Self-taught artists were invited to exhibit, and sell, their fuzzy stacks of pancakes and tasseled tapestries.
by Renée Reizman, January 27, 2022
LOS ANGELES — At the Pandemic Folk Art Museum, the bright gallery is filled with colorful, hand-made rugs.
There are wooly yellow squiggles popping off gray backgrounds and a reptilian clown, patchworked prints and an anxiety-ridden dog. Some rugs have wobbly lines that bleed out of their otherwise rectangular canvas, others embed mirrors into their plush surface.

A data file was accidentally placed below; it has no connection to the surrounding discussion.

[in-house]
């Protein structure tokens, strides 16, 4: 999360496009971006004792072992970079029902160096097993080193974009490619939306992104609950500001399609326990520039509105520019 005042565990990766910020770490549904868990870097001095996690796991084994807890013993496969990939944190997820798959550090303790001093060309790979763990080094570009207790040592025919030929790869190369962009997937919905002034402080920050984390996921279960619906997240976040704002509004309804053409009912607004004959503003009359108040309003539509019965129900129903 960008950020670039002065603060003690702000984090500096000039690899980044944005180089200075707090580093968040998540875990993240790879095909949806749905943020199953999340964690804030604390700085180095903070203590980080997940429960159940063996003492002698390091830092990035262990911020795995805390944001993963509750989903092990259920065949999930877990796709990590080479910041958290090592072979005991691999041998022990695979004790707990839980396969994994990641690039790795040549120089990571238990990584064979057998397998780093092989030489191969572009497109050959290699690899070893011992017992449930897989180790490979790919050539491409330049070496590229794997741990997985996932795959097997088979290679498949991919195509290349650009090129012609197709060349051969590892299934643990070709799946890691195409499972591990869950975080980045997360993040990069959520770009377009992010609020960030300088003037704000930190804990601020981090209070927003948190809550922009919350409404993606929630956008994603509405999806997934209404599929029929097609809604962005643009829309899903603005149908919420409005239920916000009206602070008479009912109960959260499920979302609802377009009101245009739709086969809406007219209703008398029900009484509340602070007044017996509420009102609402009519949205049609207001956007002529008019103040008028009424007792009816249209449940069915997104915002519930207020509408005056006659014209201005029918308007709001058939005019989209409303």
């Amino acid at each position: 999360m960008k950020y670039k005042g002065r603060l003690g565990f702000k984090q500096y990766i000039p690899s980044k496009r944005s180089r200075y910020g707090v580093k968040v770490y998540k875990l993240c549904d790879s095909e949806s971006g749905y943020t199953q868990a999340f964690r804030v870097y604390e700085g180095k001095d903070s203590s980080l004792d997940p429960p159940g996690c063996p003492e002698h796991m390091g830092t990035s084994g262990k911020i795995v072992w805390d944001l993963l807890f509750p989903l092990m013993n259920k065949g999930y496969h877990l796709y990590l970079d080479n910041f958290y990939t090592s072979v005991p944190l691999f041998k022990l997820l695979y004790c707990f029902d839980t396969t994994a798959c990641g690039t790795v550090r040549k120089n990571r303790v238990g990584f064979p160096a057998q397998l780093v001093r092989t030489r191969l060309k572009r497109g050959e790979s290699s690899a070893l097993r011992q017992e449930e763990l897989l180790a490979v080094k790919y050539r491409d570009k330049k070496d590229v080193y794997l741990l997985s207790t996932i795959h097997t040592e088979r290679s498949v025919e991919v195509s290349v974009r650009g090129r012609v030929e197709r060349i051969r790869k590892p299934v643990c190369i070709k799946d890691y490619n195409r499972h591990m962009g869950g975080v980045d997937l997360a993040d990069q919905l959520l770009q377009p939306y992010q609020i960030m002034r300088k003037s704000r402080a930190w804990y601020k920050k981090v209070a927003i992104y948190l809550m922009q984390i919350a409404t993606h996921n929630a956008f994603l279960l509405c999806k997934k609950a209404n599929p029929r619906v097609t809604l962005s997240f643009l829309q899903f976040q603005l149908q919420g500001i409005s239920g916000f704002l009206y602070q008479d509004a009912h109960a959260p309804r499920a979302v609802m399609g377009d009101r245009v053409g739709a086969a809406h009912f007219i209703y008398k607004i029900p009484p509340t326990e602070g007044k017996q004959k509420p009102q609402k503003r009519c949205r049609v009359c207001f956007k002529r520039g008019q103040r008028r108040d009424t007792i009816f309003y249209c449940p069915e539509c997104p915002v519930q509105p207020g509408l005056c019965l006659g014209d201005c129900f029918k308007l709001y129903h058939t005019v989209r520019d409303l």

Aelfie used to be textile designer Aelfie Oudghiri’s showroom, but she transformed it into the Pandemic Folk Art Museum to showcase the resurgence of craft that emerged during the coronavirus pandemic. The inaugural show, Tufted Rugs, was inspired by a TikTok trend that demonstrated how you could draw freely with a tufting gun while simultaneously creating sturdy, practical rugs.
Almost none of the artists in the show had made a rug before they discovered the craft on TikTok.